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Get ready to hear from northern Illinois’ “prose pros." Poetically Yours airs Fridays during Here and Now at 12:31 and All Things Considered at 6:18 p.m. Hosted by WNIJ Arts Reporter Yvonne Boose, you will hear voices from northern Illinois poets as they share their words about the world around them. This weekly segment will give you a moment of pause and reflection as your wind down the week. If you would like to submit a poem for consideration, please send submissions to yboose@niu.edu

Poetically Your Ep - 66 - Leaves spinning in the fall

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Unsplash - Autumn Mott Rodeheaver
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Ashraf Reyad is from Texas.

Welcome to Poetically Yours. Poetically Yours normally showcases poems written by Illinois poets. This week's poet is from Fort Worth Texas.

Ashraf Reyad is a multi-organ transplant surgeon, dually board certified by The American Board of Surgery and The Intercollegiate Royal College of Surgeons. During his fellowship training at the Johns Hopkins Hospital in Baltimore, Maryland he was part of the surgical team performing the first HIV positive to HIV positive kidney transplants (HOPE Act) in the United States, and the first HIV positive to HIV positive liver transplant in the world. His expertise includes managing highly immuno-sensitized patients, ABO blood group incompatible transplants, hyper-coagulable patients, as well as the care of patients with multiple prior organ transplantations.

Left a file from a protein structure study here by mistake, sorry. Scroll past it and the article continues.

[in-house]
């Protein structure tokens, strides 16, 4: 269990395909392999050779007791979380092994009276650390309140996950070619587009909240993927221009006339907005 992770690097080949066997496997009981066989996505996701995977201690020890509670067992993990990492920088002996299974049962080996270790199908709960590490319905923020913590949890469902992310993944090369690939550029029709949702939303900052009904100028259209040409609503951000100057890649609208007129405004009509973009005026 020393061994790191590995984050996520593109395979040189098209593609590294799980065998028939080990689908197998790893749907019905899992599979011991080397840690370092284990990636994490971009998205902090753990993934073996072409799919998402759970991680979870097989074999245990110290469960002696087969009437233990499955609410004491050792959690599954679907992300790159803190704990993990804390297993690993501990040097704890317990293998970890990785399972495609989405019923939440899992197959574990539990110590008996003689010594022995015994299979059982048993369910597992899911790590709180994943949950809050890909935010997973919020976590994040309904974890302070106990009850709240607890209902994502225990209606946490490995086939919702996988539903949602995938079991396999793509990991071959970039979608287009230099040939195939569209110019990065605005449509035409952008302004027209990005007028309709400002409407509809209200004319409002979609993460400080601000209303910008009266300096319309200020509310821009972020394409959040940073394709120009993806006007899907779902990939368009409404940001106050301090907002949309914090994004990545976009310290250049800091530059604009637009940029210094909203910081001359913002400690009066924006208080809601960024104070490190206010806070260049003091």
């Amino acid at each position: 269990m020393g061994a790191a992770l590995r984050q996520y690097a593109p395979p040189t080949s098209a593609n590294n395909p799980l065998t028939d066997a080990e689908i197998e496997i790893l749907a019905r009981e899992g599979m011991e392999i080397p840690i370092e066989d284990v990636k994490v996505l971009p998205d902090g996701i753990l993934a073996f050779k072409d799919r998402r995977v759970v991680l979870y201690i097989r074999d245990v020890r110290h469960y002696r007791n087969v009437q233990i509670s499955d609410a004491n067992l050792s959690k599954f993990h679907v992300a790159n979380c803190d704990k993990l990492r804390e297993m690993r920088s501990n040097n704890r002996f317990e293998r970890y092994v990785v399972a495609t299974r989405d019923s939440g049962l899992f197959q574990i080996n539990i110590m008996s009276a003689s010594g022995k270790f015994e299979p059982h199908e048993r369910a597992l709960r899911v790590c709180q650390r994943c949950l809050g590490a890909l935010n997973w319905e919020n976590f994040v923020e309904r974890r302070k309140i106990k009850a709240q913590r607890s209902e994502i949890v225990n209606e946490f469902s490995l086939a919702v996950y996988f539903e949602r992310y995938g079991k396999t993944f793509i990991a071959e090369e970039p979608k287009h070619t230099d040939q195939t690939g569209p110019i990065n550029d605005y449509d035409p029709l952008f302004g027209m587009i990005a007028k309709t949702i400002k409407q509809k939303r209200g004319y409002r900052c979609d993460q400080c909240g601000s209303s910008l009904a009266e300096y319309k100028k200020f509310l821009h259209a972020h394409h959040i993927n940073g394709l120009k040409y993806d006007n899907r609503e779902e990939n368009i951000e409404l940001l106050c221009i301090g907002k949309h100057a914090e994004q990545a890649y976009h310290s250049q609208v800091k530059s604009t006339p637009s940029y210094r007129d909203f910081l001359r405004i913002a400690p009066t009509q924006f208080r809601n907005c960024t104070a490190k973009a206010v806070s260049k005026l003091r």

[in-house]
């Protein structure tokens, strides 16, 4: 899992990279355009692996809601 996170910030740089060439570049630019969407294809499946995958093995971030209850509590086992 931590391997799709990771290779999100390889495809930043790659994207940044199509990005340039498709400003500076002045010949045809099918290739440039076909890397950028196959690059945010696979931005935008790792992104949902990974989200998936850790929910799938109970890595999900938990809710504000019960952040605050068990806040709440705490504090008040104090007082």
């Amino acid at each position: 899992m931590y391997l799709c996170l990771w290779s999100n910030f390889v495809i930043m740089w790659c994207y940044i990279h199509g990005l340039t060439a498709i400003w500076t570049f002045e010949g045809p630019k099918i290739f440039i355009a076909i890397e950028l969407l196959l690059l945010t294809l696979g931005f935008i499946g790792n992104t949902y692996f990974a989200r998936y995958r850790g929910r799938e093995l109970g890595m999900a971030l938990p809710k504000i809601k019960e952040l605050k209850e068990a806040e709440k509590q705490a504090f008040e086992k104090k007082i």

Ashraf penned his first poem during high school in Dubai, U.A.E., where he grew up. He was continually inspired to write during medical school and encountering his first patients as a physician in Dublin, Ireland. He published his first collection of poems in 2018 titled, "I am Pseudo." This work can be found on Amazon.

Ashraf currently works and resides in Fort Worth, Texas with his wife, Cassandra, their son, and their three cats. Today he shares his poem "Leaves Harvest."

Some wind blown from here and there

dried the leaves that had covered us…

Some wind changed the green to paleness…

The mask that had covered us fell.

Some wind blown from here and there

distorted everything…

As if we had never wedged…nor ploughed

…nor were once sheltered.

Deceived by our effort, by our plans,

by the world that spun within us.

Now crushed by some wind.

Oh leaves why did you fail?

We cared for you, we tended you,

We called upon the village hills,

“come see the fashion of our leaves!”

And at the end of the day… you would cover us …

you would warm us…

and so life should have been.

And now we are left with our shame.…our shame.

At the end of the harvest we realized that…

Leaves in wind cannot,

Leaves in wind will not,

Leaves in wind were not

Shelter.

  • Yvonne Boose is a current corps member for Report for America, an initiative of the GroundTruth Project. It's a national service program that places talented journalists in local newsrooms like WNIJ. You can learn more about Report for America at wnij.org.